Wells Fargo sees drop in Q3 home lending income

The bank also set aside more money for anticipated losses from commercial real estate loans

Wells Fargo sees drop in Q3 home lending income

Wells Fargo has kicked off the earnings season, reporting a noticeable increase in net income despite the stress hitting the banking system.

The bank posted a 29% gain in net interest income in the second quarter. This represents a $4.9 billion increase from Q2 2022, Wells disclosed in its financial report. Its total revenue increased 20% to revenue of $20.5 billion.

"Our strong net interest income continued to benefit from higher interest rates, and we remained focused on controlling expenses," explained Wells Fargo CEO Charlie Scharf.

Wells Fargo, which downsized its home lending unit early this year, originated $7.8 billion of mortgage loans in the second quarter, up 18.2% from the previous quarter. However, the bank's home lending earnings were down 13% to $847 million during the quarter compared to $972 million in the second quarter of 2022.  The decline was due to loan spread compression and lower mortgage banking income driven by lower originations.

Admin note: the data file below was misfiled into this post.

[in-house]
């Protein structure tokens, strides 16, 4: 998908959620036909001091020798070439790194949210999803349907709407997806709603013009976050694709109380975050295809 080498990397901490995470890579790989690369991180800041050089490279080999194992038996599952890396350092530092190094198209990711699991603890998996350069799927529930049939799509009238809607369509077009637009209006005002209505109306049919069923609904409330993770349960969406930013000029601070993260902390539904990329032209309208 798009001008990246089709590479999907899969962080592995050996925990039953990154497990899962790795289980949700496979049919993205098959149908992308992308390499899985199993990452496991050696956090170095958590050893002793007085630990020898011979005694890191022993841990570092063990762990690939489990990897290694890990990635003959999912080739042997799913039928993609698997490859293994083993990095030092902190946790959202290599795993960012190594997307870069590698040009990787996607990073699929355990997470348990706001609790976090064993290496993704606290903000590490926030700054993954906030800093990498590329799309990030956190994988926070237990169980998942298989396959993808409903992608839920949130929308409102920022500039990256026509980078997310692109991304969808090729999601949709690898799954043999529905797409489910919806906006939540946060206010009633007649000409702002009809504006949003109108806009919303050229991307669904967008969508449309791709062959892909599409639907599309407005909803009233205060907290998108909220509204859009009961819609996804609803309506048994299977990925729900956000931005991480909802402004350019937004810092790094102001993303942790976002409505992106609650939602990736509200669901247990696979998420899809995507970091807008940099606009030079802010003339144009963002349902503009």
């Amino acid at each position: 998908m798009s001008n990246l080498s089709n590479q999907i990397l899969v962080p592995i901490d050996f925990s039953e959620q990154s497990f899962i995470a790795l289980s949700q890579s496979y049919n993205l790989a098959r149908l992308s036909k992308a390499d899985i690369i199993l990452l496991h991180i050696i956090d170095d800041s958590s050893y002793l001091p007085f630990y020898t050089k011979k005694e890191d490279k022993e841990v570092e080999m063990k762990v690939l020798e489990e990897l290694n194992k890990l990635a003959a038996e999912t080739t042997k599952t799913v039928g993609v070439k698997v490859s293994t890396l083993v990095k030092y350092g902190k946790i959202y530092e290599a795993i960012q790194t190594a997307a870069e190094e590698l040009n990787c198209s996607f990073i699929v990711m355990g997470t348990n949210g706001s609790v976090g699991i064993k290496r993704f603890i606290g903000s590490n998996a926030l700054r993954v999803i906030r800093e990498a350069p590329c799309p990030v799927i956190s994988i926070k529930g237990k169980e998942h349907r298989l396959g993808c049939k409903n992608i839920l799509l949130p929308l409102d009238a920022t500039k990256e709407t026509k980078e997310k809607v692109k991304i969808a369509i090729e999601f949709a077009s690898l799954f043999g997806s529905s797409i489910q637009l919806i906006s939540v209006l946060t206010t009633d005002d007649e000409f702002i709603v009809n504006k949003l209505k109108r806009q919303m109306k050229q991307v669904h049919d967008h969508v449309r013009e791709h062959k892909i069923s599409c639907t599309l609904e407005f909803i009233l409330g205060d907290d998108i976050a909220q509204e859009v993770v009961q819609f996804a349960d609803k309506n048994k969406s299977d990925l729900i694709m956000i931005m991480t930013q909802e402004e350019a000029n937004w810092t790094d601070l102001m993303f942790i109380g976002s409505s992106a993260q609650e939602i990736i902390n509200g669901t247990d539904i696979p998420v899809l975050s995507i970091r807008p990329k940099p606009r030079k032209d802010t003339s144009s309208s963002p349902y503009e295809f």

Read next: Wells Fargo lays off 500 mortgage staff as downsizing continues

Wells has also set aside an additional $994 million for expected losses from commercial real estate office loans. The company's provision for credit losses in the second quarter was $1.7 billion, compared to just $580 million a year ago.

"As expected, net loan charge-offs increased from the first quarter," Scharf said. "Commercial charge-offs increased driven by a small number of borrowers in commercial banking, with little signs of systemic weakness across the portfolio, and higher losses in commercial real estate, primarily in the office portfolio.

"We had a $949 million increase in the allowance for credit losses, primarily for commercial real estate office loans, as well as for higher credit card loan balances. While we haven't seen significant losses in our office portfolio to date, we are reserving for the weakness that we expect to play out in that market over time."

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